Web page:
One of my favorite descriptions of spiritual disciplines comes from Henri Nouwen, who says that discipline and discipleship have the same root word, and disciplines are “the effort to create some space in which God can act.” To create space means that you must “prevent everything in your life from being filled up…that somewhere you’re not occupied, and certainly not preoccupied.”

My wife and I have been blessed with the opportunity to attend the CCEF National Conference in Chattanooga, Tennessee this weekend. We were doubly blessed to have a couple days on either side of the conference to pull away from the busyness of our regular life, to rest and refresh. So we’re finishing up a stay in a little town called Peachtree City, img_1091just outside of Atlanta, Georgia, where we have had lots of “un-occupied” time, rather than filling up every spare moment with something to see or do. And in that “space” God is refreshing our hearts in ways that we did not plan on.

As I was working on a writing project yesterday, there was enough space available in the unhurried afternoon to follow some “rabbit trails” of what I was studying, and God led me to some discoveries that were surprising and exciting (at least to me!). I was looking at Luke 5:16 where it says that Jesus often withdrew to desolate places to pray, and I decided to explore the word “withdrew.” What I discovered was that the Greek word in Scripture that is translated “withdraw” or “withdrew” in English is a comprised of two words together–the preposition that means “under” and the verb that means “to leave space which may be filled or occupied by another.”

So when Jesus withdrew, it literally means He went “under space.” He submitted to (i.e. came under the authority of) some empty space in order to have room to be filled and occupied by another, namely His Father, through prayer. Jesus went to a desolate place, where there was nothing to fill His time or preoccupy His heart. But He did not do that merely to empty Himself as in Buddhism, but in order that His mind and heart could be occupied fully with His Father in prayer.

May you–and may I–learn to create space in the midst of our busyness, so that our hearts can be filled with all that the Father desires to lavish on us.

Hurry Up & Learn Patience!

I’m all for patience–I just wish it wasn’t such a slow process!

In my family growing up, anger was often present but rarely acknowledged. Outwardly we were a very calm family who believed that all anger was ungodly, but that simply meant that our anger was only expressed in a simmering, passive-aggressive manner. So I’ve never thought of myself as an angry person.

My perceptiogood-and-angryn of myself has been changing over the past four years since our adopted, special-needs daughter joined our family. There have been far more visible expressions of anger coming out of me in these four years than ever before. God is graciously allowing me to see that I am not the patient, calm person that I thought I was.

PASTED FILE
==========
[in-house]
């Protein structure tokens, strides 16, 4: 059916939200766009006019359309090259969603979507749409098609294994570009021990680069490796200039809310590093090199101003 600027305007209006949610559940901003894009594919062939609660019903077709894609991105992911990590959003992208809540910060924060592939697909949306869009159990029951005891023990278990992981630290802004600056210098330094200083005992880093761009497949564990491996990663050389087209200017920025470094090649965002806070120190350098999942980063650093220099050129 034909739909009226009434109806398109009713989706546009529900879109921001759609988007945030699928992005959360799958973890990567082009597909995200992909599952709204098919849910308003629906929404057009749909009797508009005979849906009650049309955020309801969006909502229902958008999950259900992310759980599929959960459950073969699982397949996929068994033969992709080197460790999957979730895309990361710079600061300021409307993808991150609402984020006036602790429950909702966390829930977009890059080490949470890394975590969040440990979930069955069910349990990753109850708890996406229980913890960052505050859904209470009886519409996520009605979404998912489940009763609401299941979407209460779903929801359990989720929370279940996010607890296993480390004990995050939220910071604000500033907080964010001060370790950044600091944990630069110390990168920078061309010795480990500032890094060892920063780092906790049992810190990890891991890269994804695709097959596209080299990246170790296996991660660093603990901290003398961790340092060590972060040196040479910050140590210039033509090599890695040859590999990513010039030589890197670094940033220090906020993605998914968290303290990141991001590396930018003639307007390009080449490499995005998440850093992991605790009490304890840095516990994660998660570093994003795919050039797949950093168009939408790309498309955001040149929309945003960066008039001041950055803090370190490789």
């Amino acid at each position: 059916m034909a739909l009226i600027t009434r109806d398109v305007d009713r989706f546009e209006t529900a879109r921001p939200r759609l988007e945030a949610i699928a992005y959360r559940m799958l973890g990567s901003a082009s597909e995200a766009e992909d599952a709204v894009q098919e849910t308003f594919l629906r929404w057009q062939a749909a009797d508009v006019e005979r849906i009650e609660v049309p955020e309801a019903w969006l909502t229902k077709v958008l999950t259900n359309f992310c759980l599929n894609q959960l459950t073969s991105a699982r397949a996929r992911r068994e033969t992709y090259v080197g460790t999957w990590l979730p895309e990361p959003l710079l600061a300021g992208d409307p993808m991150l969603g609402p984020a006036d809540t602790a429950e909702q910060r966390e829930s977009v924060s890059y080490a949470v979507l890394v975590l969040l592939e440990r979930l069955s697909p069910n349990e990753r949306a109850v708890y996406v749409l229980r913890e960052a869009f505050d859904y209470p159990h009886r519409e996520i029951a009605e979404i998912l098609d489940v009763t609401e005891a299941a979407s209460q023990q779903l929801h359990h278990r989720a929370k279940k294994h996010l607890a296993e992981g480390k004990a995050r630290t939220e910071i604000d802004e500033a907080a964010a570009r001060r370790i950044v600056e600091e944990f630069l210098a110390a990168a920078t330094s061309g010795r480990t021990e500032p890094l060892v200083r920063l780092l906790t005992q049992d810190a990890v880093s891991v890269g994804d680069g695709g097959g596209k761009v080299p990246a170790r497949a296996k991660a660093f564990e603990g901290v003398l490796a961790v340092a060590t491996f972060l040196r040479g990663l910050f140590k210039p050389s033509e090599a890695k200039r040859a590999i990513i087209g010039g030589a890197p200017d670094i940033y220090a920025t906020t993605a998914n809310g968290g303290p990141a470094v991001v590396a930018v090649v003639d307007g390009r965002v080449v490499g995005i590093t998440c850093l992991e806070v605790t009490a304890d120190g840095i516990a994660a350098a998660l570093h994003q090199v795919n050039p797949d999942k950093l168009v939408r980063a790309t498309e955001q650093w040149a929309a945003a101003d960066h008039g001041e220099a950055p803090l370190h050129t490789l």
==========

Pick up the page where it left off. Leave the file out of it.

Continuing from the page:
So when David Powlison’s book, Good and Angry, was recently published, it immediately caught my attention. Powlison calls the good form of anger “the constructive displeasure of mercy,” and he says there are four key aspects in that: patience, forgiveness, charity, and constructive conflict. His description of patience was very insightful to me:

You bear with difficult people and events, not out of indifference, resignation, or cowardice. You hang in there because you are driven by a different purpose. You are willing to work slowly to solve things. Patience is not passivity. It is how to be purposeful and constructive in the face of great difficulties. You are even willing to live constructively for a long time within seeming insoluble evils. By definition, patience means that what’s wrong doesn’t change right away. (pg 78)

That’s part of my struggle in loving my daughter: I know my impatient anger toward her is wrong, but if I think that the only other option is to have no anger, then I just end up in resignation or indifference, which also is wrong. So to see true patience as the Godly balance between those two extremes is helpful—I can still agree that her mindlessness and disobedience is wrong, but at the same time be willing to work slowly over a long period of time to solve that. To be patient with her means agreeing that something is wrong without demanding instant change. When I stop to think about it, I know that some things are changing in my daughter, but it’s just extremely slow. So I know I need to continue to persist in training her (even though the easier thing is to slide into resignation), and yet in the training accept the reality that change is far, far slower than I would like (rather than pushing for immediate change).

The ironic thing is that my daughter has been far more patient with me in my stumbling attempts to love than I have with her in her stumbling attempts to learn.